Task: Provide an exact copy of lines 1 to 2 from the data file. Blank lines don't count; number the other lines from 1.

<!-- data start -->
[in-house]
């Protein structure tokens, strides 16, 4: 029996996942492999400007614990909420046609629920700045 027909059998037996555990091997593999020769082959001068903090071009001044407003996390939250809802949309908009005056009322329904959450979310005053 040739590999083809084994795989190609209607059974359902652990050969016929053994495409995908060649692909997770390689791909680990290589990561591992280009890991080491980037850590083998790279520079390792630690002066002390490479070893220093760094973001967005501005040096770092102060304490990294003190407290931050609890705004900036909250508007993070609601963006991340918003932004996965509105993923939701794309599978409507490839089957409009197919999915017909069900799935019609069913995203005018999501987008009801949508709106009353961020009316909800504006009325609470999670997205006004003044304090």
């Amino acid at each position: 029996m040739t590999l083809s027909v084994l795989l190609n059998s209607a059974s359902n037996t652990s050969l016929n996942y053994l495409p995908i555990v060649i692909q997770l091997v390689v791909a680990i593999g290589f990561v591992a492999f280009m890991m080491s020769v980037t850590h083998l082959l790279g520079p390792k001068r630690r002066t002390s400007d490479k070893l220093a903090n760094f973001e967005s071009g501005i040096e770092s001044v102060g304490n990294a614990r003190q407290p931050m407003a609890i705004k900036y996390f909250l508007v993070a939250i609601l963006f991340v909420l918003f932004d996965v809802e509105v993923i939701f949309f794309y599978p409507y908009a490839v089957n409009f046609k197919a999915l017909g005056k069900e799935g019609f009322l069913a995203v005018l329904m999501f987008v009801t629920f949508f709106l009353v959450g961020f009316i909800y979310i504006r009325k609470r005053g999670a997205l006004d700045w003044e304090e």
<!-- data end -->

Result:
[in-house]
């Protein structure tokens, strides 16, 4: 029996996942492999400007614990909420046609629920700045 027909059998037996555990091997593999020769082959001068903090071009001044407003996390939250809802949309908009005056009322329904959450979310005053 040739590999083809084994795989190609209607059974359902652990050969016929053994495409995908060649692909997770390689791909680990290589990561591992280009890991080491980037850590083998790279520079390792630690002066002390490479070893220093760094973001967005501005040096770092102060304490990294003190407290931050609890705004900036909250508007993070609601963006991340918003932004996965509105993923939701794309599978409507490839089957409009197919999915017909069900799935019609069913995203005018999501987008009801949508709106009353961020009316909800504006009325609470999670997205006004003044304090």